On today’s Tradewaiters we read Aya written by Marguerite Abouet and drawn by Clément Oubrerie. Special guest Jess Pollard joins us again while Angela is away. Our first formal foray into bande dessinée, Aya follows the chaotic love lives of three young women in 1970s Ivory Coast. This book was a lot of fun! Join us as we share our thoughts.

Also mentioned in this episode:
Akissi by Marguerite Abouet and Matthieu Sapin
Easy directed by Joe Swanburg
And our own projects:
Liquid Shell by Jess Pollard
Phobos and Deimos by Jonathon Dalton
Crossroads by Jeff Ellis, and
Lunar Maladies by kgros

Music by Sleuth.

Our next episode will cover volumes 1 & 2 of Bone by Jeff Smith.

You can also follow the TradeWaiters on Tumblr, Soundcloud, Twitter, iTunes, Google Play, and Stitcher.

Tamara Drewe

tamara-drewe-coverReview by Matthew Nielsen

Tamara Drewe by Posy Simmonds is a story centred around a writer’s retreat in the English countryside. It starts off from the point of view of university professor Glen, and then moves on to the retreat’s de facto manager Beth. We also see things from other people’s points of view at various times throughout the story. This gives us a wonderful chance to know what everyone is thinking.

When you open the book, you’ll find a mix of panels and blocks of text. The layout is a mix between the kind of thing you’d see in a Raymond Briggs novel (such as Ethel and Ernest) and what you’d see in an illustrated children’s novel (such as The Christmas Miracle of Jonathan Toomey), but let’s be clear — this is not a children’s novel, neither in style of art nor in style of writing. It’s a mature, well thought-out, beautifully detailed tale. There are many wonderful scenes of the countryside throughout, along with very relatable expressions and faces. The faces are drawn less photo-realistic and more cartoonified, but not in a silly or jarring way.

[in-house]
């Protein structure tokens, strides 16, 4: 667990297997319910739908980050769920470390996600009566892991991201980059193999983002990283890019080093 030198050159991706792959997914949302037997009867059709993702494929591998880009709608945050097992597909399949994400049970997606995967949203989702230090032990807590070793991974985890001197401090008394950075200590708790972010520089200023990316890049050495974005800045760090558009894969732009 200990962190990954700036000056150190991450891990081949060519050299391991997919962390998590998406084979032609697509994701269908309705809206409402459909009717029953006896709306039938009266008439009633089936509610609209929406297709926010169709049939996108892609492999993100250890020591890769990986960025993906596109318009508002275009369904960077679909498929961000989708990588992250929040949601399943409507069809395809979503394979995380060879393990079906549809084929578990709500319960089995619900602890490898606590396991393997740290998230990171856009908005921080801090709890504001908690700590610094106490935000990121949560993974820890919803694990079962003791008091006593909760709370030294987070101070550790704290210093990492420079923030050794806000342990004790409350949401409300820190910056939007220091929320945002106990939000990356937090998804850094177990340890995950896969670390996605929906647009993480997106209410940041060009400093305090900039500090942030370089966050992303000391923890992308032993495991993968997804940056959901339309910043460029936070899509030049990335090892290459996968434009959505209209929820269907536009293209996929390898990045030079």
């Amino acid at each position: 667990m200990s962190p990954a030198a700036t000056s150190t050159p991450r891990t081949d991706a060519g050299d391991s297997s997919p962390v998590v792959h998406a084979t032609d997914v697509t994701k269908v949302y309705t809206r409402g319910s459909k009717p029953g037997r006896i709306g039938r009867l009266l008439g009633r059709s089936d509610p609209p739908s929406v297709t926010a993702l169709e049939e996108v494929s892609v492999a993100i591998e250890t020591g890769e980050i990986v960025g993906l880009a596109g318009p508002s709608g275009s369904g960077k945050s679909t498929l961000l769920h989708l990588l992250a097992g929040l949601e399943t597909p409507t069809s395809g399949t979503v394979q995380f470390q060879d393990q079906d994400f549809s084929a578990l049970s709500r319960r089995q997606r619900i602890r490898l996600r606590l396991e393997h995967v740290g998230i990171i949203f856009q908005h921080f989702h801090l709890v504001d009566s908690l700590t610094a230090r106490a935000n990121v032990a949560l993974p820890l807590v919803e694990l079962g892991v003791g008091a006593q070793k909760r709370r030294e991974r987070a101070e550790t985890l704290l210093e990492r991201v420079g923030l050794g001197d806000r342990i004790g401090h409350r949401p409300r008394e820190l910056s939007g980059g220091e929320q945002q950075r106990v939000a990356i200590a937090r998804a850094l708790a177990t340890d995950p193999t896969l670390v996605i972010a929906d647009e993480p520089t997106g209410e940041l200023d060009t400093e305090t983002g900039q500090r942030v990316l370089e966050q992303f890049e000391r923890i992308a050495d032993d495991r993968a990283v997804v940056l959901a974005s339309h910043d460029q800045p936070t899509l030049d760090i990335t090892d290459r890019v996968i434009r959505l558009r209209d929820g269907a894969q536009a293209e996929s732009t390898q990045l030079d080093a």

I reckon most people who read graphic novels don’t like big blocks of text appearing, but here it works just fine. The panels show people interacting with each other, thinking to themselves, or going through various stages of their day. The blocks of text tell the story from the current POV, always first person and never third person. The text really helps us get into the minds of the characters; it’s wonderful!

Anyway, if you’re up for a story about very real, very believable people, that is also full of the beauty of life through wonderful illustrations, this is graphic novel that I’m sure you’d love.

To learn more, check out Tamara Drewe by Posy Simmonds.


No Cloudscape meeting on Wednesday, December 21.

This Wednesday, December the 21st, is pretty close to Christmas, and it’s a good bet a lot of you will be very busy getting ready for the celebration (certainly, many of the board will be!). That being the case, there will not be a Cloudscape meeting this week. The next meeting will the week after, on December 28th. If you can’t make it to that, then we’ll see you in the new year.

Happy holidays!

Deadline for “Swan Song” submissions extended to February 1st


Seasons Greetings!

The Cloudscape Comics Board has decided to give everyone an early Christmas present, and extend the Swan Song deadline until February 1st, 2017!

Realizing that we may not have time during the holiday season to go over all of the Swan Song submissions, and instead will be taking a look at them during the new year, Cloudscape has chosen to give all of you more time to finish or refine your Swan Song submissions. If you want to be part of our anthology and have an appropriate story idea, then there’s still time to send it in!

As we mentioned before, Swan Song will be a music-themed comic anthology communicating the beauty and power of music through numerous styles. This full-colour anthology will feature stories about the innumerable effects that music can have on human beings and how it can change our world in uncountable ways. The stories may take on any mood (comedic or serious), be fictional or non-fictional, and may explore any genre (in both the narrative and musical sense), as long as the story features music as a central theme.